Monday, July 13, 2020
 

Can Artists Waive Moral Rights and Relinquish All Property Rights?


The answer is, yes.

Last week I wrote a couple of entries concerning whether or not artists always keep their copyrights. Donn Zaretsky argued “yes“, and I countered.

Well, just now something interesting came my way via a Clancco reader. The City of Redondo Beach (in our near-bankrupt state of California) is commissioning an artist for a mural project to be located in that same city. The call-for-artists text is interesting for many reasons (must be “non-controversial”), but for our purposes here the language is key. The call includes the following language:

The selected artist will be required to sign a project agreement which will include a provision waiving the artists’ rights to the Visual Artists Rights Act and California Artists Preservation Act.  The mural shall be the property of the City of Redondo Beach.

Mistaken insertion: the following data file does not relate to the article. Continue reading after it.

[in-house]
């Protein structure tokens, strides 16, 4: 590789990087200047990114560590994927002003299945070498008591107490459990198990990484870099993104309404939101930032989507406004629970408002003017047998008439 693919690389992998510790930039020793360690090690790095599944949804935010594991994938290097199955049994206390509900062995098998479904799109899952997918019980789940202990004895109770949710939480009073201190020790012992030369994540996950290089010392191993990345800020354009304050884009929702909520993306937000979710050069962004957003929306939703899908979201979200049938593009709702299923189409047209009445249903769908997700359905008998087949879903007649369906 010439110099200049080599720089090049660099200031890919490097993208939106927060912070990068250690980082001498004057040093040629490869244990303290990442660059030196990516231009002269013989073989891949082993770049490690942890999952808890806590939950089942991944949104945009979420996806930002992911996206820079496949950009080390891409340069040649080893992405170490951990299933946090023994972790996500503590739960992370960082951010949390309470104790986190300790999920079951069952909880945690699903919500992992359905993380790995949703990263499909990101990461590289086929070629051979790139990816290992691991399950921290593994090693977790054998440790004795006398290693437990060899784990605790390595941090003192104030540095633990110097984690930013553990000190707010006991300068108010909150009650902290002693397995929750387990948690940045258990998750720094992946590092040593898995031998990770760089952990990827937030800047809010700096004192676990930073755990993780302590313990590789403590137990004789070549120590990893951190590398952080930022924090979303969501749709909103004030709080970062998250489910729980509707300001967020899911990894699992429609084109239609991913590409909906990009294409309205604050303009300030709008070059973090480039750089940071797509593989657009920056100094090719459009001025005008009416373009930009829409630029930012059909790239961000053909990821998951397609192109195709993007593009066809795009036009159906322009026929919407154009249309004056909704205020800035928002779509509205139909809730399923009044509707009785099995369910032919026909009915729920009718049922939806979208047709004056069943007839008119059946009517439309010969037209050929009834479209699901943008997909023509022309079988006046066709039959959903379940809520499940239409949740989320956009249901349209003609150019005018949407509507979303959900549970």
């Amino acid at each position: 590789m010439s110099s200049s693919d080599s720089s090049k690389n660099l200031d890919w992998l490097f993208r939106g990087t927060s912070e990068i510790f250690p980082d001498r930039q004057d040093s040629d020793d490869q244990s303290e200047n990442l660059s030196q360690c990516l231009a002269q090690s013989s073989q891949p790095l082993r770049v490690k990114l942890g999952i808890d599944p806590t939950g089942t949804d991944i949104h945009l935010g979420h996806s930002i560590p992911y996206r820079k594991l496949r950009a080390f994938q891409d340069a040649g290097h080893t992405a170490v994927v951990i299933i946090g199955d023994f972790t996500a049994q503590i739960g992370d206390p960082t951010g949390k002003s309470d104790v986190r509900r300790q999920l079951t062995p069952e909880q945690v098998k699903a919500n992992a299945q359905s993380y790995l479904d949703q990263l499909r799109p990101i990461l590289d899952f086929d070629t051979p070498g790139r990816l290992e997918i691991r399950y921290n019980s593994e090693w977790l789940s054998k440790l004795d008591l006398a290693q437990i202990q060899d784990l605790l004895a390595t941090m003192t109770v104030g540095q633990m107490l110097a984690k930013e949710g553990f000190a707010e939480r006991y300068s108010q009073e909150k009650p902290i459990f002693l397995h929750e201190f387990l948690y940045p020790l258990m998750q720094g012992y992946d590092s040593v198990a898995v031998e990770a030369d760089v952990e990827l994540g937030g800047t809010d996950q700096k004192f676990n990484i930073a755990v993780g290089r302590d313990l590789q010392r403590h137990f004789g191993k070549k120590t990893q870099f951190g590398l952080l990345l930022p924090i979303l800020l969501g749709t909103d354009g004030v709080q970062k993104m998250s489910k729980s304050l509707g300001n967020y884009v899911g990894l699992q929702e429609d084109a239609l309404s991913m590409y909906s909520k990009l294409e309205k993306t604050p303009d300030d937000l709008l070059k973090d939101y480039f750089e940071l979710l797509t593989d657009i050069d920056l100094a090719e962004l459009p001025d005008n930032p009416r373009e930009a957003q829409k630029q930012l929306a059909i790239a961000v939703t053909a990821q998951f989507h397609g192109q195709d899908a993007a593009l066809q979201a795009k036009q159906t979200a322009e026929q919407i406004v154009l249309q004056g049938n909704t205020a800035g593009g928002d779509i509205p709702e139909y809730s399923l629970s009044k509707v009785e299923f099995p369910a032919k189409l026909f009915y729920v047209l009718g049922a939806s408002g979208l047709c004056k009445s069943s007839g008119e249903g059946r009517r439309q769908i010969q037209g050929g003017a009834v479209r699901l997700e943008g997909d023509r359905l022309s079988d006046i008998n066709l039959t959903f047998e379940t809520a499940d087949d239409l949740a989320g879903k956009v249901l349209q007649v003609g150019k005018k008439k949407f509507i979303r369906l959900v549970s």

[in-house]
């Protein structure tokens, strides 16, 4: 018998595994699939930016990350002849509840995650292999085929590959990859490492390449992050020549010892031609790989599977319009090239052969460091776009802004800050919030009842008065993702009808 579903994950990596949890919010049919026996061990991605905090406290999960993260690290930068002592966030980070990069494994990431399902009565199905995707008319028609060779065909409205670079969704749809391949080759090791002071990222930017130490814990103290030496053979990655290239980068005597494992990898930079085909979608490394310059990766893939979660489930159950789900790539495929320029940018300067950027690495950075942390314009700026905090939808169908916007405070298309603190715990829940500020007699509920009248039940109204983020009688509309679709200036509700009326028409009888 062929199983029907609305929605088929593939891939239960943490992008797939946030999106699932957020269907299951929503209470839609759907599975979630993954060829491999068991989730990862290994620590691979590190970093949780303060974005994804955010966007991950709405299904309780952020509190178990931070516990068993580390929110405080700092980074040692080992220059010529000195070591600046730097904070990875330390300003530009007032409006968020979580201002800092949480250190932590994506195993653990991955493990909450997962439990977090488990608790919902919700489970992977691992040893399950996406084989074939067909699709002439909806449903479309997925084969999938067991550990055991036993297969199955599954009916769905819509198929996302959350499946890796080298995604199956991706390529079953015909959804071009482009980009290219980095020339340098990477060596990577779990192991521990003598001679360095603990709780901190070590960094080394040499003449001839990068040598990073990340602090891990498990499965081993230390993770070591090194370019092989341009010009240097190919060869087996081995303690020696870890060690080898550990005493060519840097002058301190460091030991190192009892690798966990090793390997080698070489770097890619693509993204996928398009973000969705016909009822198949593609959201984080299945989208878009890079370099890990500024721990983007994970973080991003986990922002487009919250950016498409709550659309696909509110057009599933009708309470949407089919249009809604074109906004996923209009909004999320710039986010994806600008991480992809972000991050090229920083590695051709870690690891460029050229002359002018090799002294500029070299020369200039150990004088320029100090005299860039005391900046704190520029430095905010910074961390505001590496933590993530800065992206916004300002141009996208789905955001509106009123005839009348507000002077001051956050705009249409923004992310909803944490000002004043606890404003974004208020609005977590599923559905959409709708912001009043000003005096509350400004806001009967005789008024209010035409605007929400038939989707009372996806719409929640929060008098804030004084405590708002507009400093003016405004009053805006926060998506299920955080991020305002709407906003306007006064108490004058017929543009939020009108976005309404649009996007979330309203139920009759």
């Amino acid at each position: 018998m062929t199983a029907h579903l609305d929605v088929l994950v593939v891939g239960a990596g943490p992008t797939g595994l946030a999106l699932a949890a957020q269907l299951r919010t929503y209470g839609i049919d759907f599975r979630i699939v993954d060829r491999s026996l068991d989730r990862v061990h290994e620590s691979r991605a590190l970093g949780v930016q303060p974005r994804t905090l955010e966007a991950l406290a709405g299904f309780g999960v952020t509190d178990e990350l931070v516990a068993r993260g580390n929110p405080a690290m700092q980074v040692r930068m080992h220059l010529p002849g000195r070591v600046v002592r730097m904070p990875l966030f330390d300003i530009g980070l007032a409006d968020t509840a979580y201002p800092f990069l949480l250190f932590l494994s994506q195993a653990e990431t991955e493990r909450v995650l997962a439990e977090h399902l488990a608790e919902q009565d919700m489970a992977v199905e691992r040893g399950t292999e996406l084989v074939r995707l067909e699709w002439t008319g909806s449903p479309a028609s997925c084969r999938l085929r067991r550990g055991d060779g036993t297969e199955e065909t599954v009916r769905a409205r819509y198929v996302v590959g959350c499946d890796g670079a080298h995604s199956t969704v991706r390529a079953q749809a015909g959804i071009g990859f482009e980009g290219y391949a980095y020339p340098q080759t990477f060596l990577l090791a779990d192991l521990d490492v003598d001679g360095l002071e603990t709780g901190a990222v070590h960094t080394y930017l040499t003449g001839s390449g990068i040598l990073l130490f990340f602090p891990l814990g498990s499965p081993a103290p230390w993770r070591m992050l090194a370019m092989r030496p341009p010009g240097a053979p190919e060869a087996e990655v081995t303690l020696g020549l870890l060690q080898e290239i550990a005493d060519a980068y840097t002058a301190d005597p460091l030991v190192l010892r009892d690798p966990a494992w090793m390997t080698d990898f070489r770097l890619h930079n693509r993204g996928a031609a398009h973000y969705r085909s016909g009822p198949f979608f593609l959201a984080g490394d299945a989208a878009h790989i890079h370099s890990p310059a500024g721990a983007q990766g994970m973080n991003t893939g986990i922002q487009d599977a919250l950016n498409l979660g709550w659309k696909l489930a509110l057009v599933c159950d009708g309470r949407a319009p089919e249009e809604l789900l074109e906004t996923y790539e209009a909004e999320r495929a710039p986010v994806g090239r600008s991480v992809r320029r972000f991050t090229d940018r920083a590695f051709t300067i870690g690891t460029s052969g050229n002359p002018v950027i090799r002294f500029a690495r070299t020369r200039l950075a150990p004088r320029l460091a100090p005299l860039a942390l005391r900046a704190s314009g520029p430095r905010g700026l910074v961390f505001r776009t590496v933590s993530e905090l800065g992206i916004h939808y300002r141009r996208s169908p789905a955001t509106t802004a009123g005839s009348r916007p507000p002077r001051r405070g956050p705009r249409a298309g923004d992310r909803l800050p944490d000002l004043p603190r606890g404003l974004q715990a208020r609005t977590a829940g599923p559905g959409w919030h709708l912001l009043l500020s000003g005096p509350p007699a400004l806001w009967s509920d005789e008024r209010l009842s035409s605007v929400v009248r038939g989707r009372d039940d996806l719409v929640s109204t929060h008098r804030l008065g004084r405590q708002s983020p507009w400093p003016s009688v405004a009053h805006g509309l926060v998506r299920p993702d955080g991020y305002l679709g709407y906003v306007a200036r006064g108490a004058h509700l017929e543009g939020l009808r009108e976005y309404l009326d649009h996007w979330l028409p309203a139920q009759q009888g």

Of course the artist would have to agree to these conditions. Assuming he/she did agree, the artist would not only waive her/his moral rights (state and federal), but perhaps also give up their intellectual property rights to the mural. It’s unclear if “property” as laid-out above would include tangible and intangible property rights, but an artist would certainly be well-advised to obtain the advice and counsel of a lawyer before he/she decides whether or not to accept this commission.

Note also that the artist would only be receiving up to $200 (for materials) for this commission, and expected to donate their time to design and install the 10′ x 10′ mural. The commission language can be found here.

 

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  • dan fabian

    I am an artist, a former public art collection manager for a major US city, and a current law student. It is common for public art programs to require waiver of VARA rights, but not the copyright. Frankly, public art is often neglected by municipalities. Without the waiver, cities would not likely entertain the risk of being sued, and choose to forgo public art commissions. Although I agree that VARA rights can be waived under 17 USC s106A(e)(1), I disagree that ownership of the tangible object necessarily involves transfer of the s106 rights. See 17 USC s202.

     
     
     
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